Southwest seats repurposed
Would you wear a shoe that has already traveled hundreds of thousands of miles? That’s not such an outrageous idea under a charitable program announced this month by Southwest Airlines.
The Dallas-based carrier launched “Project Luvseat,” in which 43 acres of leather from hundreds of old airline seats will be donated to charitable groups in Kenya to make soccer balls, purses and shoes.
The airline has lots of excess leather since it began two years ago to install new seats with thinner backrests covered in a lighter synthetic material.
Southwest has already sent two shipping containers full of leather to Kenya and has 14 more waiting to go. Samples and test pieces have been created, and a paid training program began last week to show workers in Kenya how to turn the leather into products.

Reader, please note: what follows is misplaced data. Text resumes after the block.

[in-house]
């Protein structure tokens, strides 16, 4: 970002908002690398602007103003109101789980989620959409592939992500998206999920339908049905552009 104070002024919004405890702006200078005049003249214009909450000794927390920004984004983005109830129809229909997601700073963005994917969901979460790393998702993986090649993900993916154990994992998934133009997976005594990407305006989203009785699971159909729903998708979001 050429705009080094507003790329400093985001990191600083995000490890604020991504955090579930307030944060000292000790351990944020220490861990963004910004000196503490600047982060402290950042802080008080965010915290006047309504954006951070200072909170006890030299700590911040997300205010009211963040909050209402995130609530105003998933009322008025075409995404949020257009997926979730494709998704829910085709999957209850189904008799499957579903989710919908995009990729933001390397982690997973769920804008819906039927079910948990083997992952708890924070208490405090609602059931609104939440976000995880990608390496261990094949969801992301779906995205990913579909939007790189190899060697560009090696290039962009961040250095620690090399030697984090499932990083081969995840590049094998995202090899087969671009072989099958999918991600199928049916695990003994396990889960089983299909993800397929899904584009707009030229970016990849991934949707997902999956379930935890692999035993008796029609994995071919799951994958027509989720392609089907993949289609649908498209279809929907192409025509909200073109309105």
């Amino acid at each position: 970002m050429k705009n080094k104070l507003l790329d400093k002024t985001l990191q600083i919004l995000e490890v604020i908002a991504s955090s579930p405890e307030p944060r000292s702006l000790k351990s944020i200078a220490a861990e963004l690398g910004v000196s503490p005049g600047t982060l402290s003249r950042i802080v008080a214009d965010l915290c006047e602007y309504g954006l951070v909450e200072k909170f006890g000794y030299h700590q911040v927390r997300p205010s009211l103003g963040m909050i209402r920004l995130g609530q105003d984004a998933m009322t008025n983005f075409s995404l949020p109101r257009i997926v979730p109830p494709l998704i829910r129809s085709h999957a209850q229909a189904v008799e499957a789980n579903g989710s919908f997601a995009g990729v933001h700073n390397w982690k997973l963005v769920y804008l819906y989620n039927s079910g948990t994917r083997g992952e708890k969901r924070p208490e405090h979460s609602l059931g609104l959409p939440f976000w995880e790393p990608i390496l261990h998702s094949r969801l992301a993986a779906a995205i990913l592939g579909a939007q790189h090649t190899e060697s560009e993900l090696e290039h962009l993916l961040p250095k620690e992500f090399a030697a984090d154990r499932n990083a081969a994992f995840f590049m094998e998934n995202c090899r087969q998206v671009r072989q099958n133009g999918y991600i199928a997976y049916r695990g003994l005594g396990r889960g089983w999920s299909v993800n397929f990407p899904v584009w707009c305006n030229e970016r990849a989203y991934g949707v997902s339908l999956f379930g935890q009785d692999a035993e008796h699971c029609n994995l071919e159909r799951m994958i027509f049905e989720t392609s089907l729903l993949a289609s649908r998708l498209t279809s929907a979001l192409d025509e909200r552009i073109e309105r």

“With the amount of leather we have, we anticipate that this will be a long-term effort over the next couple of years,” said Southwest spokeswoman Marilee McInnis.
Passenger fee revenue climbing
The latest study on passenger fees collected by the world’s airlines reached a predictable conclusion: Airlines are pocketing more than ever.
The annual tally by IdeaWorksCompany, a Wisconsin-based consultant to the airline industry, found that 59 airlines collected $31.5 billion in fees in 2013, compared with $27.1 billion for 53 airlines in 2012.
More surprising, the study said the practice of charging extra fees to check bags, upgrade to roomier seats and collect loyalty reward points, among other charges, has spread to nearly every carrier in the world.
One of the last holdouts, British Airways, began last year to charge a checked-bag fee for short-haul flights from Gatwick Airport. The fee generated $77 million in 2013, the study said.
But passenger frustration with fees may have finally forced some airlines to pull back on the charges.
One of the innovators of passenger fees, low-cost RyanAir from Ireland, recently lowered some charges to improve its penny-pinching image.
“They have had a change of heart,” said Jay Sorensen, president of IdeaWorksCompany. “They realized they can make as much money without being annoying.”